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Accomplishment

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What have you achieved with your life? What could you look back and claim at the end of your life? What positive difference has your life made? What is the best use of this life, given this much good fortune?

The words “accomplishment” and “achievement” are often retrospective, as people look back at their lives or the immediate past at something already completed. This may be why they appear to be less interesting to positive psychologists than words like “goal pursuit” or “motivation” that affect ongoing and not yet completed endeavors. For example, neither accomplishment nor achievement appears in the index of either Positive Psychology in Practice or Flourishing. The book Character Strengths & Virtues lists achievement only in the expression achievement motivation that relates to the measurement of the Persistence character strength. The Positive Psychology Handbook mentions achievement in the context of self-esteem and of flow.

In his book, Flourish: A Visionary New Understanding of Happiness and Well-being, Martin Seligman argues that accomplishment is something that people seek even in the absence of other aspects of the full life, such as positive emotion, engagement, and meaning. Whether it is truly separable is an ongoing matter for debate. In the references below, it is closely linked to goal pursuit in particular. Perhaps goal pursuit, accomplishment, and meaning form a continuum from looking forward, to experiencing now, to looking back.

PPND articles concerning Accomplishment

 

By Timothy T. C. So:

Flourishing or Soulless Work?

By David J. Pollay:

The Keys to a Happy and Successful Life

Find Your Voice By Tapping Your Strengths

Gratitude and Giving Will Lead to Your Success – describes how accomplishment often depends on other people

By Margaret Greenberg:

What Leaders Must Do, Know & “Be”

Using the “L” Word in Business – making the connection between Love and accomplishment

Employee Recognition: How One Company Puts Their Money Where Their Mouth Is

Caroline Miller

By Caroline Miller:

How To Be Happy At College — And Beyond! Notes from One Mom to a College Freshman – “Ask more of yourself than you think possible. “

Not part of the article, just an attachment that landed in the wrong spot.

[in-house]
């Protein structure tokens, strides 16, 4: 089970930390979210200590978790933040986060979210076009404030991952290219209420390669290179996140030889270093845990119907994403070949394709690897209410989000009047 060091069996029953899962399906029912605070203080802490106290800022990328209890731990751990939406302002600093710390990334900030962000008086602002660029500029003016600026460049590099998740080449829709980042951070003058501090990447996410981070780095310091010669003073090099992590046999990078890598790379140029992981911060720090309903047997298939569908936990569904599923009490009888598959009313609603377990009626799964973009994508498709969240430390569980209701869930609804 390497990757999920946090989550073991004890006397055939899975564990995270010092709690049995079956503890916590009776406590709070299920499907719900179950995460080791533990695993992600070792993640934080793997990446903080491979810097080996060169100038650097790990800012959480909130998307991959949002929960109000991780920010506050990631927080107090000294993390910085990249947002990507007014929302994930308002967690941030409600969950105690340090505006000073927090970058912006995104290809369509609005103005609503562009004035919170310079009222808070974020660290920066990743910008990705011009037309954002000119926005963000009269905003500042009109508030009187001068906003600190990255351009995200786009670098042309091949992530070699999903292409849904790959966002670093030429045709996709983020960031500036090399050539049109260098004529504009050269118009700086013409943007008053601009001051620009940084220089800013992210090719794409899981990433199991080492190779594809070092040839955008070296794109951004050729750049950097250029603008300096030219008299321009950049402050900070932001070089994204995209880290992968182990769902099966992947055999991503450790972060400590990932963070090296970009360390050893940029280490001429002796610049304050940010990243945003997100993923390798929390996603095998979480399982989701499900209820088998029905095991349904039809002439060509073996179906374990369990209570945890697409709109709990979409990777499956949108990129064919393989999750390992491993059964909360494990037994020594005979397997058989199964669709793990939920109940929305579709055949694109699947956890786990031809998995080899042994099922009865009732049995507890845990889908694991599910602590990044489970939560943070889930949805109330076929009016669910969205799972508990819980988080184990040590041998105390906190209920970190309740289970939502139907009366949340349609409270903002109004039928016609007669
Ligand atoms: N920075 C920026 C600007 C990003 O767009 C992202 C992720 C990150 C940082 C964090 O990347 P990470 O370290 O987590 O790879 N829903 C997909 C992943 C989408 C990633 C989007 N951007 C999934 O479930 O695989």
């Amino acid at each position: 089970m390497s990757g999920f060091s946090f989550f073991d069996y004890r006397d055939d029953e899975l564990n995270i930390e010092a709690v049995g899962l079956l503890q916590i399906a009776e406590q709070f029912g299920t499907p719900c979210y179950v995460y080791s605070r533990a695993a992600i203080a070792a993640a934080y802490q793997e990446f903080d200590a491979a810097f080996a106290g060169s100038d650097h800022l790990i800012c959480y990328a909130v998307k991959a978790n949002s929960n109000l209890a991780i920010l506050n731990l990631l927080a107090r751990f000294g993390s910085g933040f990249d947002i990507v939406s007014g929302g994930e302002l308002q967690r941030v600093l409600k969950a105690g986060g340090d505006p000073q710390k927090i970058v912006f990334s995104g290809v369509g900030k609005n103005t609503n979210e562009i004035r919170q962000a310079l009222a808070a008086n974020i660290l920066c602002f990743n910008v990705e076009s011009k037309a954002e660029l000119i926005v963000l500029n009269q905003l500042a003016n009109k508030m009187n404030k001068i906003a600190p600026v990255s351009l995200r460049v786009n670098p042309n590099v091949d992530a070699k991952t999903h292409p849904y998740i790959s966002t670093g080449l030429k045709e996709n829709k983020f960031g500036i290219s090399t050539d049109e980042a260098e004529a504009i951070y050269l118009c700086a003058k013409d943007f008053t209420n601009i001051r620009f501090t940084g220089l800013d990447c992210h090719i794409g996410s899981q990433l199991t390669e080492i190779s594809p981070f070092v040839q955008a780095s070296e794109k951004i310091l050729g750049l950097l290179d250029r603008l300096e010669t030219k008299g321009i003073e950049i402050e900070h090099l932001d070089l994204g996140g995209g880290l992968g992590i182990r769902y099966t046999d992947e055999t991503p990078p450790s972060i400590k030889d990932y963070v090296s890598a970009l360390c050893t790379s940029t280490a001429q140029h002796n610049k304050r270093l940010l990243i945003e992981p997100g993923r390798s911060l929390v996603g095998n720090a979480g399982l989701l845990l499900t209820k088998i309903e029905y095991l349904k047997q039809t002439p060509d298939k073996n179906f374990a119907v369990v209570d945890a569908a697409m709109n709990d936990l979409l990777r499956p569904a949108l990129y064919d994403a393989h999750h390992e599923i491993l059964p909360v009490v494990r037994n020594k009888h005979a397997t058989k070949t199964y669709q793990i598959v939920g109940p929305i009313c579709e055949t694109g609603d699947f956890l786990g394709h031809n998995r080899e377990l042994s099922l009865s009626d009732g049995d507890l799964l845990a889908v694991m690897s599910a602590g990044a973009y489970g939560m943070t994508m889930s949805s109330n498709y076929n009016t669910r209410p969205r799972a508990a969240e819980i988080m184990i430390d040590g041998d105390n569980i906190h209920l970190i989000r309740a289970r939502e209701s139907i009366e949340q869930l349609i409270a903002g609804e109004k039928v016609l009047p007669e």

By Doug Turner:

Thoughts on Performance Reviews and Positive Psychology

By Aren Cohen:

“The Childhood Roots of Adult Happiness” – A talk by Edward Hallowell, MD

By Gloria Park:

Physical Activity and the Good Life

Kathryn Britton

By Kathryn Britton:

Taking Positive Psychology to Work, Part 1: Positive Core and Strengths

Self-talk: A positive intervention under construction

By John Yeager:

The Digital Scrapbook/Portfolio – Self-Reflection, Savoring and Subjective Well-Being

Alice in “Performance” Wonderland – Non-Zero Challenges the Red Queen

 

Other resources on Accomplishment
Hewitt, J. P. (2005). The social construction of self-esteem. In C. R. Snyder & S. Lopez, Handbook of Positive Psychology, pp. 135-147. Oxford, UK: Oxford University Press.
 
Nakamura, J. & Csikszentmihalyi, M. (2005). The concept of flow. In C. R. Snyder & S. Lopez, Handbook of Positive Psychology, pp. 89-105. Oxford, UK: Oxford University Press.

Csikszentmihalyi, M. (1991). Flow: The psychology of optimal experience. New York: Harper Perennial.

Latham, G. (2006). Work motivation: History, theory, research, and practice. Sage Publications.
Lyubomirsky, S. (2007). The how of happiness. New York: Penguin Press.

Happiness activity number 10 is Committing to Your Goals (pp. 205-226).

“People who strive for something personally significant, whether it’s learning a new craft, changing careers, or raising moral children, are far happier than those who don’t have strong dreams or aspirations.” P. 205.

Lyubomirsky, S., Sheldon, K. & Schkade, D. (2005). Pursuing happiness: The architecture of sustainable change. Review of General Psychology, 9, 111-131. Available Here.  
Peterson, C. & Seligman, M. E. P. (2004). Character strengths and virtues. Oxford University Press.

Courage: Emotional strengths that exercise the will to accomplish goals in the face of obstacles

Humility and modesty: Letting accomplishments speak for themselves, not seeking limelight

Sheldon, K. M. & Krieger, L. (2004). Does law school undermine law students? Examining changes in goals, values, and well-being. Behavioral Sciences and the Law, 22, 261-286. Available here for personal use only.

Dr. Sheldon has a number of PDF versions of his articles available here for personal use only.

Sheldon, K. (2004). Optimal human being: An integrated multi-level perspective. New York: Lawrence Erlbaum.





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